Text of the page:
To be effective as a facilitator you need to understand how adults learn best. Adults are defined as those 18 and older, and they have special needs as learners just as teenagers and children have their own needs. This is the same age of the work force; therefore, understanding adult learning theory is equally relevant to managers.
Involve adults in the learning process
Malcom Knowles pioneered the field of adult learning and he identified that adults are self-directed. As a result, facilitators and managers should actively involve adults in the learning process.
Adults want to be there. They want to work. They want to learn. Ask them what they want to learn and have them become responsible for their own learning. Engage in job expansion and job sharing. This is highly motivating to those adult employees who may be getting bored or easily distracted.
Use life and work experience
Adults have life experiences encompassing family, work, and previous education. Use the adult learner’s experience and build on that base. Relate their experiences to the theories being taught and engage them in sharing their knowledge. Have longer employed or more knowledgeable employees mentor younger employees.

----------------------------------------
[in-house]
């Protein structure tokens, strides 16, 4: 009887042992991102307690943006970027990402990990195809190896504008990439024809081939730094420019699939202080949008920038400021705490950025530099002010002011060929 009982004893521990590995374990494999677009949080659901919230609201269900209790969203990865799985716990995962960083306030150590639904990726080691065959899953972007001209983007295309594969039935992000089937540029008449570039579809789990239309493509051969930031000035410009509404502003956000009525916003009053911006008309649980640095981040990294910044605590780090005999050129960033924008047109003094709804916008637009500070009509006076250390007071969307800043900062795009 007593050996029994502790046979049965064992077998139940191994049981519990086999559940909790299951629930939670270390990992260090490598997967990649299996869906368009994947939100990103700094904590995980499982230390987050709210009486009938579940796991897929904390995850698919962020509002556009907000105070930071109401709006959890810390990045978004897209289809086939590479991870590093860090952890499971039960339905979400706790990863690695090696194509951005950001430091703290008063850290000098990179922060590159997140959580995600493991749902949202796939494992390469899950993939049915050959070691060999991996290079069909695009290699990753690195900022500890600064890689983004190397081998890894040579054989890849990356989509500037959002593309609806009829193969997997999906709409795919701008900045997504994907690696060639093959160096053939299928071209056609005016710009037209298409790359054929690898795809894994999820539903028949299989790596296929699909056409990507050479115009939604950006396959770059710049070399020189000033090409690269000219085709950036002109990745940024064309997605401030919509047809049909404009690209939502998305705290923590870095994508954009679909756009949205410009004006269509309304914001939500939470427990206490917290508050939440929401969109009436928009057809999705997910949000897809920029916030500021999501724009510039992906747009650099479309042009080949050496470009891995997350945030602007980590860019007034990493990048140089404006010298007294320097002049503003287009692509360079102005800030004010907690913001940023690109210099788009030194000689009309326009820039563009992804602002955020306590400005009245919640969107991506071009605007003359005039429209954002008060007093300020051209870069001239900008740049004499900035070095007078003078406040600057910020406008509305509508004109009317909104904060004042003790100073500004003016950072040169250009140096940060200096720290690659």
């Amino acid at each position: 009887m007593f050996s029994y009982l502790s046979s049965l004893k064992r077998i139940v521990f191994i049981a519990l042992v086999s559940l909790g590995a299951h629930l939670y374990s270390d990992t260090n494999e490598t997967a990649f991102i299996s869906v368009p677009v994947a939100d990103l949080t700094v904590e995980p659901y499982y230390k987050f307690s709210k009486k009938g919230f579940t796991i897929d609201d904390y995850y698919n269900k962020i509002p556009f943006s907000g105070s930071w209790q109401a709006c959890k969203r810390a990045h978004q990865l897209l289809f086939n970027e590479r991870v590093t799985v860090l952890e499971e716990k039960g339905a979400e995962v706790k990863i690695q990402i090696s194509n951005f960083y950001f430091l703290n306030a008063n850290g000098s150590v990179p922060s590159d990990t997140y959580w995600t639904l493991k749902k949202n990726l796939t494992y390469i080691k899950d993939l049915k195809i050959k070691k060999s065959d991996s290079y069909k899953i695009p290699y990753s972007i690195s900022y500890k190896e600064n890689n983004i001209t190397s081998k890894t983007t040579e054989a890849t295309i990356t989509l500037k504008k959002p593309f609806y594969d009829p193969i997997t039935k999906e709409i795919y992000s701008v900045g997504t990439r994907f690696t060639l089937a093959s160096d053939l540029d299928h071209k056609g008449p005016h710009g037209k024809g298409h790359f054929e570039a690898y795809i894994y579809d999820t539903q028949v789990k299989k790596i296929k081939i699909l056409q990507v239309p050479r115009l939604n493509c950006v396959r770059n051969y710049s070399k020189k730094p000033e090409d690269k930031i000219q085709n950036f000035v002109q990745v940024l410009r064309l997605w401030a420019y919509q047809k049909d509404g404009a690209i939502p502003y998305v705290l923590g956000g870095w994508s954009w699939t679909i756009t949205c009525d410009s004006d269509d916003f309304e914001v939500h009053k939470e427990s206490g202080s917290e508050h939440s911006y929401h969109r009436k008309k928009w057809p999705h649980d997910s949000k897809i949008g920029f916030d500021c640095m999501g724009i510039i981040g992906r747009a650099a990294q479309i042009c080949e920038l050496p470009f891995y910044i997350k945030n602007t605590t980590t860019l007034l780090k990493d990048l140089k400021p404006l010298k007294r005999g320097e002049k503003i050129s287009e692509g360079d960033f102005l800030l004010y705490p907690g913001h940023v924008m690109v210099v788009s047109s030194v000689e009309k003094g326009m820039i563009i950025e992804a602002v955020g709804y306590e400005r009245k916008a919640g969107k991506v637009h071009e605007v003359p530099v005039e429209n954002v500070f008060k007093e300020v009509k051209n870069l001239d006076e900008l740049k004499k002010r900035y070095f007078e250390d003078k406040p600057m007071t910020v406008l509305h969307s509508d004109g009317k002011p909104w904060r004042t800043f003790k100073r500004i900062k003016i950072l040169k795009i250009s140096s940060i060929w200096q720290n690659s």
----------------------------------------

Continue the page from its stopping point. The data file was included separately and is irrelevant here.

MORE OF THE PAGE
Appeal to goals
Adults are goal oriented and know what they want to accomplish. They want to be in an environment that is organized and has clear learning outcomes. Show how training will help them reach their goals. In fact, engage the adult learner in creating training goals! How about engaging adult employees in work or productivity goals!
Relate learning to actual work
For the adult learner, learning must be applicable to their work or other relevant responsibilities. Concepts and theory should relate directly to their interests and be useful to them in their work. Take the time to explain what they are doing—and why. What does the end product look like and what is their role in creating that product.
Explain how training will be useful to them on the job, or how what is being learned can be implemented. Use various methods for mastery such as demonstration, and then practice (see one, do one, teach one), role play, activities, and movie clips, etc.
As do all learners, adults need to be shown respect. Managers and facilitators should acknowledge the wealth of experiences that adult participants bring to the workforce and trainings.
The focus on adult learning theory carries the potential for greater success and requires a greater responsibility on the part of the manager and facilitator. Adult learners come to work and training with certain expectations. If they can be shown that the work itself and the course benefits them logically and practically, they will perform better, and the benefits will be long lasting.
For more on adult learning theory, check out my new book, Learning for Leadership: A Facilitative Approach to Training Leaders (ASTD, 2104).
Learn everything you need to know about adult learning principles with ATD’s new Adult Learning On Demand Certificate. Enroll today and start your program immediately!